World Peace Order

Sitting here on the precipice, the full-moon-full-metal-jacket day before the tenth anniversary of 9-11, one cannot help but revisit the past. Author Lisa Yee put up a Facebook status report this morning accounting what she was doing (working out at the gym) when "it" happened. Aside from feeling like a lazy-ass because I was in bed (Pacific coast time for me is my only excuse, but Lisa lives in LA...) when I found out when my husband left work to come home to tell me to turn on the TV.

I sat there, in shock, and watched in horror as the city of my birth crumbled- and the world as I knew it disintegrated. I grew up in New York City. We couldn't afford to eat at Windows on the World, but my mom took me there just to look out the windows. My father knew one of the passengers on one of the planes that hit the towers...

And then there was the "issue" of my name. 

Laden. My last name, my birth name (even though I'm married to Booth Buckley, I didn't change my name all those years ago.) is five letters: l, a, d, e, n. It used to be Ladinski. My Polish grandfather, Ralph changed it to be "more American." We pronounce it "lay-den," just like the word. I was always embarrassed when a teacher read a passage like, "the ships were heavily laden," and everyone looked at me. Thankfully I wasn't heavy. In high school a few boys liked to call me "Nina got Laid-in-the-barn." Yes, I had a barn. No, I never got laid in it. The creamery, yes. The barn, no.

Anyway, so here I was sad, shocked and horrified about 9-11, and suddenly the letters of my last name were plastered on the papers and in the news everywhere. Not only did people start mispronouncing my name, they also started calling me- even though there is no "bin" in my name- and threatening me on the phone. Believe me, I am so NOT related. My ancestors are Jews. Yet the TSA put me on the No-Fly list for years.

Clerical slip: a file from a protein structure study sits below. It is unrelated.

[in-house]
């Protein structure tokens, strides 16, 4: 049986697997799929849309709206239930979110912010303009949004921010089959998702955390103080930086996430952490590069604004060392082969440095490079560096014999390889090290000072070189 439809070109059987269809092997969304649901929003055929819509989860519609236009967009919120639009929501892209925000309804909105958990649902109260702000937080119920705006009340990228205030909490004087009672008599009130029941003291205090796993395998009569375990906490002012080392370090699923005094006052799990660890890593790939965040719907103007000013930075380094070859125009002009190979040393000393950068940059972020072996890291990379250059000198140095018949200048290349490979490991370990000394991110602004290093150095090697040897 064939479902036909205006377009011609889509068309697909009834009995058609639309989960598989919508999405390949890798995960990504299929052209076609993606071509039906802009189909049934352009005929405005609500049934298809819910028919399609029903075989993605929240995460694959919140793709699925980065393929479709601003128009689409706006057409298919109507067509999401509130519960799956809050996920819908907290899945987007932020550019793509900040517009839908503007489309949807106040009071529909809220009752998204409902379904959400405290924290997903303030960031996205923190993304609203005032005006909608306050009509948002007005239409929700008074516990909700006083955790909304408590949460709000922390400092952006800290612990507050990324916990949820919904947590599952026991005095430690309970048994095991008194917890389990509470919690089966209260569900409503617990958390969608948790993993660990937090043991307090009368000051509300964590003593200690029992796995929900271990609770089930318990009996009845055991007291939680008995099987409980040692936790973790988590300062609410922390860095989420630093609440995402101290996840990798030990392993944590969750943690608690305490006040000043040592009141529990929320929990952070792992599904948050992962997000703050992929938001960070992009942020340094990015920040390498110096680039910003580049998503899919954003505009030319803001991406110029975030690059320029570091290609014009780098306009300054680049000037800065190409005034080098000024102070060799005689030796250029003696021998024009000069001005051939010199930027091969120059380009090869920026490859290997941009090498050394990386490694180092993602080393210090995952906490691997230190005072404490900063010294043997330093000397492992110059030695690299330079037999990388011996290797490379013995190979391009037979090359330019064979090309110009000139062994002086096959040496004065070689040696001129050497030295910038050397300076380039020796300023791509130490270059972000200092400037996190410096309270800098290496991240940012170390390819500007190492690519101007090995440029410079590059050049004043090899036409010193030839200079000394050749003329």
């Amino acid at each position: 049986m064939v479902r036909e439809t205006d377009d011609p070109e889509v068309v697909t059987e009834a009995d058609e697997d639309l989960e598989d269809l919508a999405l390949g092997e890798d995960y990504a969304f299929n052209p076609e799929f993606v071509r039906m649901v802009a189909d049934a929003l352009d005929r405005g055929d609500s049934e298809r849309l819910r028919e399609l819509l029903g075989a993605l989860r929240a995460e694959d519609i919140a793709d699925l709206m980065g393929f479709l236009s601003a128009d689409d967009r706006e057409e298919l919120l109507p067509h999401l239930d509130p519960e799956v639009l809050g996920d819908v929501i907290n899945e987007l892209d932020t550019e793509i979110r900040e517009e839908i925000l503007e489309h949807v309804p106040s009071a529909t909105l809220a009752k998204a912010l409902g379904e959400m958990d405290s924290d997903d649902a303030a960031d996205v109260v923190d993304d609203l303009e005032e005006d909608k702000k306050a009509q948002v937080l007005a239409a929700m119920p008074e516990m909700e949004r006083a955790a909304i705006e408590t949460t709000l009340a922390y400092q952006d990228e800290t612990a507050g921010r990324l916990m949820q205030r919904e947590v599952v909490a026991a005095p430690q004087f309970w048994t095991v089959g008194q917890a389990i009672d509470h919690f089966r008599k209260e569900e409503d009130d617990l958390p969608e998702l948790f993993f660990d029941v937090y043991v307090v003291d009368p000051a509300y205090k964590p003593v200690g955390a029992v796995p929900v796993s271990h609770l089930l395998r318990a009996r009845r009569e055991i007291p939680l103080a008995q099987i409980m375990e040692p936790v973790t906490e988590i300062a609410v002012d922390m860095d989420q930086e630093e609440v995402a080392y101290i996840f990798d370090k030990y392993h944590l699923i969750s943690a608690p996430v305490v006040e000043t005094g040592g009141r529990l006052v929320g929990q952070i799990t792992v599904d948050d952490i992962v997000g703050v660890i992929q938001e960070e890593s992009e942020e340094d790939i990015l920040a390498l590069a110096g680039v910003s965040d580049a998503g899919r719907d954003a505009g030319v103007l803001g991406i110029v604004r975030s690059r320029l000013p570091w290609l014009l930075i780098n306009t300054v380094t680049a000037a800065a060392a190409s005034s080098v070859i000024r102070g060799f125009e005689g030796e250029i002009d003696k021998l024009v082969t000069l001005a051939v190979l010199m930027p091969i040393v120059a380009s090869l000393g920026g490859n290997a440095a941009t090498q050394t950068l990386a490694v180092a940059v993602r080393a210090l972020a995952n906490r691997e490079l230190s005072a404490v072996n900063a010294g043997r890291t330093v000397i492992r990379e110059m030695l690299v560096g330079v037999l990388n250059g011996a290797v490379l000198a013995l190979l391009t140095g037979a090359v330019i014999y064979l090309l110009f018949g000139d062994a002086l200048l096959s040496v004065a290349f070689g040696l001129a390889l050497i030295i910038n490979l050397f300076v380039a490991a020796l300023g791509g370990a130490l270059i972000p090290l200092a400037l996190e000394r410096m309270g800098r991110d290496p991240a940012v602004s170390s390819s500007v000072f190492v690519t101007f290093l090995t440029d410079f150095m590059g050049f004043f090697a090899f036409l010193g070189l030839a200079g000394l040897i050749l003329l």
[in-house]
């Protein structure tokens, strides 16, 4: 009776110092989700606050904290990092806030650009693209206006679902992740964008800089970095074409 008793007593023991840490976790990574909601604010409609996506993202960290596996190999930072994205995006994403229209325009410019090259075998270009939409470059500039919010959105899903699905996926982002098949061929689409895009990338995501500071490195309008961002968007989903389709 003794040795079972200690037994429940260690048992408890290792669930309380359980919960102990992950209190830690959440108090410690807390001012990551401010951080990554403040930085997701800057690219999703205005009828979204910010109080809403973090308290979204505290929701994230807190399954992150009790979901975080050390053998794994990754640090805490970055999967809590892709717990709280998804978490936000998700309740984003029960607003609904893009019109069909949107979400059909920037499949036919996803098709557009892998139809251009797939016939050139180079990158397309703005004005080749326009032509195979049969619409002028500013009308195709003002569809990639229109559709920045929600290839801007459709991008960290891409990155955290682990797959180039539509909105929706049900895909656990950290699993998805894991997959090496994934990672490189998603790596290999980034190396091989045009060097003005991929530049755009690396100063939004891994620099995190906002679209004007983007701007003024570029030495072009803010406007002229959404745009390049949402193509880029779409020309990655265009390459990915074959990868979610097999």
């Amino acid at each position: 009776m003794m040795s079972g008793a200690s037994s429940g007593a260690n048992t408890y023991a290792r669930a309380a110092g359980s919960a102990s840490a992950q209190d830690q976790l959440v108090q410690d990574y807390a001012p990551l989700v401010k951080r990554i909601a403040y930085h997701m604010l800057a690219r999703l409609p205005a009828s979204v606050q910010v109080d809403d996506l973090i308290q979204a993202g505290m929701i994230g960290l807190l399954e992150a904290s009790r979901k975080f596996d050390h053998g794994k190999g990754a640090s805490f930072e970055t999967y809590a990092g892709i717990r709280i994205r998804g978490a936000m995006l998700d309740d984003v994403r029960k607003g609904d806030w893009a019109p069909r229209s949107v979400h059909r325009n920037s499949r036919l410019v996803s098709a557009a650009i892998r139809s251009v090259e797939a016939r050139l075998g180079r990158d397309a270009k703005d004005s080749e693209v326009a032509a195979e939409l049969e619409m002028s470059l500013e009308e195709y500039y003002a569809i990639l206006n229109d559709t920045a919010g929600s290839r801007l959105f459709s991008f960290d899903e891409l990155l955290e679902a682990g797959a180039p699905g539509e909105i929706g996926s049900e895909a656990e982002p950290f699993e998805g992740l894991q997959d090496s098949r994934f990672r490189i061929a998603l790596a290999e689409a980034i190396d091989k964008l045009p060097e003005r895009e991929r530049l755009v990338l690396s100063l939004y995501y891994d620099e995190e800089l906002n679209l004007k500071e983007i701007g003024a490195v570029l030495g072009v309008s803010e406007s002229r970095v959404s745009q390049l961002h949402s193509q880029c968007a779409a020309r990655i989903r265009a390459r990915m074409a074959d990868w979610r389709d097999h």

For years they would not let me check in. I had to get Port of Seattle police clearance every time I flew. After nine flights I threatened to go to the ACLU and then they gave me "corporate clearance." I'm a children's book author and illustrator and I was flying to speak in schools and inspire creativity... but to this day, they still search my bags every time I fly. 

However, I realize that my name "issues" are nothing compared to what so many other Americans went through. I am here. Intact. I cry, though, for my city, my natal home. I hurt for the way the world will never be the same. I thought about changing my name, but I thought that was trivial, and now I just laugh and tell people the correct pronunciation. 

The day after 9-11, September 12th, my husband and I paddled our kayaks around Golden Gardens in Seattle and were struck by the silence. I went back to my studio and wrote the following poem, and created the collage at the top of this post in my journal. 

I know this isn't anything earth-shattering, but it was just my initial reaction to how the world and life as we know it changed. On this anniversary, I wanted to cry with you and share it. I think if we share our feelings and try to understand each other, maybe there will be hope for that peace. And I hope you won't judge me because of those three consonants and two vowels that make up my last name.

Here is the poem, with love- Nina


The borders are closed.
The planes won't fly.
People sit and stare
At the TV and cry.

But come snow or sleet,
Terrorists or hail
The mailman arrives
To deliver the mail.

No letters
No bills
No statements
No magazines
No checks 
No postcards
No business reply...

It's sad but it's true
Junk mail catalogs
Are the only things
To get through.

Come national disaster,
Hell or high water
Operators are standing by
To take your order.

"I'd like World Peace
In "one size fits all."
Put it on my card.
I know it's a tall

But if your catalogs
Reach every American
Maybe they'll order it
Again and again.

We'll close all the bases
And open the borders.

Please overnight
My World Peace Order."

©Nina Laden 9/12/01

1 comment:

  1. Wonderful essay and poem, Nina. I remember the first time we met. We sat next to each other at a SCBWI faculty dinner, and I was complaining about having to go through airport security, and then you told me your name . . .


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